Ginger

Ginger

TIPS ON FRESH GINGER

The following are some tips I’ve collected:

Many people have used ginger to treat colitis, nausea, gas, indigestion, bowel disorders, morning sickness, motion sickness, vomiting, congestion, fever, and headaches. The below information was taken from http://www.gingerpeople.com/index.html

Purchasing Fresh Ginger
When shopping for fresh ginger, look for pieces with a plump, smooth, somewhat shiny skin. If it’s wrinkled or cracked, the ginger is drying and past its prime. Never substitute dried ground ginger for fresh. It simply doesn’t taste the same.

Storing Fresh Ginger
Fresh ginger will get moldy in the refrigerator. It’s best to store it at room temperature much like you would potatoes. Ginger will eventually sprout little buds. These are considered a pungent delicacy in many parts of Asia. Just pinch them off and enjoy. Some people freeze their ginger, although we don’t recommend it as it alters the flavor. Others store their fresh ginger in dry sherry or Madeira in the refrigerator for up to 3 months. The ginger will impart some of its flavor to the wine, but that’s a minor disadvantage when weighed against having peeled ginger ready and waiting to be used. The ginger-flavored wine can be used in stir-fry dishes, salad dressings, sauces, etc.

Preparing Fresh Ginger
To prepare fresh ginger, peel only the skin of this knobby-looking rhizome (an under-ground stem). Use either a vegetable peeler or sharp knife. One ginger fan suggests scraping off the skin with an ordinary spoon. “It works great and it seems like you don’t lose so much of the good stuff.” Depending upon your recipe, fresh ginger may be sliced, diced, minced, grated, shredded or juiced.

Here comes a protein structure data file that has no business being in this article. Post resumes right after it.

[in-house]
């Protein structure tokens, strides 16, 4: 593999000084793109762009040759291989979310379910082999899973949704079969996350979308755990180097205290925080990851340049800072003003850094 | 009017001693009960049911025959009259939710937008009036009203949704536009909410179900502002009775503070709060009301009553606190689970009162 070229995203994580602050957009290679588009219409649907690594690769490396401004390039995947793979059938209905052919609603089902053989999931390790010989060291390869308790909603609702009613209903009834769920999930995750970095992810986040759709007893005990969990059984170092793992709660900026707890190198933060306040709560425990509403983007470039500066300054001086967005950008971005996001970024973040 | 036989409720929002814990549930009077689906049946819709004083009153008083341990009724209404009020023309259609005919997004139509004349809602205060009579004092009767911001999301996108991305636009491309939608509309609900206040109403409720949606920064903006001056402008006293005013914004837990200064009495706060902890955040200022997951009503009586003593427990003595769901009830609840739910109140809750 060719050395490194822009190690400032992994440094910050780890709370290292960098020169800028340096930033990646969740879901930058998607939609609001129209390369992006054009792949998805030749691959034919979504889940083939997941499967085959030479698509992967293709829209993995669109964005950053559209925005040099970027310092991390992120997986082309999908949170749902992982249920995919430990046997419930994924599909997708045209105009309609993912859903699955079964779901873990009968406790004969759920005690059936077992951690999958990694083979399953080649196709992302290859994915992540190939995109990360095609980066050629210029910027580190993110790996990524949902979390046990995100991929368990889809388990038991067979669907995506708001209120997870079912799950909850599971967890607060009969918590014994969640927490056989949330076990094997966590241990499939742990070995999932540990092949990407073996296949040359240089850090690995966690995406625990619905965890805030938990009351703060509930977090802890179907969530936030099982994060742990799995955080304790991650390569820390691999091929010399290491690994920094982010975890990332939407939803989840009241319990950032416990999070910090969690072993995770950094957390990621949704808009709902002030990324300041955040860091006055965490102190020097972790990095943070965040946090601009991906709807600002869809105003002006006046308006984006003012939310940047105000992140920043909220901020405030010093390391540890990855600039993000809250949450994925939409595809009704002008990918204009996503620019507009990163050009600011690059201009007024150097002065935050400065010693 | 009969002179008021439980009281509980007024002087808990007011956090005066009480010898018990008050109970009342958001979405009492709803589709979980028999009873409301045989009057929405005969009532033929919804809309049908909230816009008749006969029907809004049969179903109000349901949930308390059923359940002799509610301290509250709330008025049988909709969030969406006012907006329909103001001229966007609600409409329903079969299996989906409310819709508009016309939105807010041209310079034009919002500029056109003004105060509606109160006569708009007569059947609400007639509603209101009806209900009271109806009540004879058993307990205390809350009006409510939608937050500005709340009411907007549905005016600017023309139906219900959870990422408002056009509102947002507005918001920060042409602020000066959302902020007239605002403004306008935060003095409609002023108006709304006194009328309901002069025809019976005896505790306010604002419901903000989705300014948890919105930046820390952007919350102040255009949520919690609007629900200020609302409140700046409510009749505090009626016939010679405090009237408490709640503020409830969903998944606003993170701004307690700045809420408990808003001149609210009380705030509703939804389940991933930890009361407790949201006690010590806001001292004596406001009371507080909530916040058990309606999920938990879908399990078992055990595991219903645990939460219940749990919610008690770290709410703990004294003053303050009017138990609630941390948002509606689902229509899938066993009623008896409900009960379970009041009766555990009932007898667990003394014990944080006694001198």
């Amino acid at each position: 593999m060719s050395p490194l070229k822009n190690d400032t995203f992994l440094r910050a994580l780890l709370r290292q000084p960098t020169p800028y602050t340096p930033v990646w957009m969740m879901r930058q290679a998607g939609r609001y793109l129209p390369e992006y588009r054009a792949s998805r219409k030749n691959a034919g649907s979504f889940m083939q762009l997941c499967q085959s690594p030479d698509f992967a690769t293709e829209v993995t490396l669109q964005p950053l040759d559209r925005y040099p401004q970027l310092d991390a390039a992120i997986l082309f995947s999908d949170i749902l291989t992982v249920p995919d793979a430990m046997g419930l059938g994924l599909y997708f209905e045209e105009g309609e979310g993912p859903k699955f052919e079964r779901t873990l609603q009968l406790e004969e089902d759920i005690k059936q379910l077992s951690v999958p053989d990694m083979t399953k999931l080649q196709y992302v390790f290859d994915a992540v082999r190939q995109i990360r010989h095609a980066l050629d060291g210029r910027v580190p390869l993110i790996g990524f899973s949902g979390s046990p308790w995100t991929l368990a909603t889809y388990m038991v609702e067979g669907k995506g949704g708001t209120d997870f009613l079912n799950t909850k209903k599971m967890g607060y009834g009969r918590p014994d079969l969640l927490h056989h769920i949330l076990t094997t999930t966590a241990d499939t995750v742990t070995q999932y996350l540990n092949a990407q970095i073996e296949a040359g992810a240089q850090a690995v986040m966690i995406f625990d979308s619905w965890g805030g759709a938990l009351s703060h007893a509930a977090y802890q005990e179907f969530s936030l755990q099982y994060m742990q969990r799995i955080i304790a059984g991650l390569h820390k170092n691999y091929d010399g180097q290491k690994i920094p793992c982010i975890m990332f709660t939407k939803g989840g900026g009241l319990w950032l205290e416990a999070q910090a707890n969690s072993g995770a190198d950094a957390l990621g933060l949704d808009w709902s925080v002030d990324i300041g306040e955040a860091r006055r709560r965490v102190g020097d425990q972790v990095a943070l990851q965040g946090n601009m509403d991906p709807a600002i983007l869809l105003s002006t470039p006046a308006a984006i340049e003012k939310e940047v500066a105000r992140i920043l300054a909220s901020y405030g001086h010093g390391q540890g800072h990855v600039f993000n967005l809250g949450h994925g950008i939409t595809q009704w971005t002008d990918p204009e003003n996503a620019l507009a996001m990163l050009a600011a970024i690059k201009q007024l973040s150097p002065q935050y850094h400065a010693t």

Cooking with Ginger
Unlike any other flavor, ginger is unlimited in its culinary uses. From the fieriest of stir-fries to the sweetest of ice creams, ginger has the ability to cross over from savory to sweet. Rather than tinker with tried-and-true Asian recipes, seek other culinary marriages for ginger. Experiment with a small amount of fresh, pickled or candied ginger in a recipe. Remember that a little ginger goes a long way. As you go, increase the amount of ginger to suit your personal tastes. Add ginger to soups, stocks, salads, vegetables, marinades, sauces and desserts.

FRESH GINGER can also be ‘pressed’ in our Garlic Press. Many people have used ginger to treat colitis, nausea, gas, indigestion, bowel disorders, morning sickness, motion sickness, vomiting, congestion, fever and headaches!! When shopping for fresh ginger, look for pieces with a plump, smooth, somewhat shiny skin. If its wrinkled or cracked, the ginger is drying and past its prime. Never substitute dried ground ginger for fresh. It DOES NOT taste the same. Additional facts about FRESH GINGER: Fresh ginger will get moldy in the refrigerator. Store it at room temperature like you would potatoes. It will eventually sprout little buds, which are considered a pungent delicacy in parts of Asia. Just pinch them off and enjoy! It’s not recommended to freeze ginger as it alters the flavor. Some people store it peeled in dry sherry or Madeira in the refrigerator for up to 3 months. The ginger will release some of its flavor to the wine, but that’s a minor disadvantage when weighed against having peeled ginger ready and waiting to use. The ginger-flavored wine can be used in stir-fry dishes, salad dressings, sauces, etc. To prepare fresh ginger, peel only the skin of this knobby-looking rhizome (an under-ground stem). Use either a vegetable peeler or sharp knife. It can then be sliced, diced, minced, pressed, grated, shredded or juiced. Cooking with Ginger: Ginger is unlimited in its culinary uses from the fieriest of stir-fries to the sweetest of ice creams, it has the ability to cross over from savory to sweet. Experiment with a small amount of fresh, pickled or candied ginger in a recipe. A little ginger goes a long way. As you go, increase the amount to suit your personal tastes. Add ginger to soups, stocks, salads, vegetables, marinades, sauces and desserts. References: www.gingerpeople.com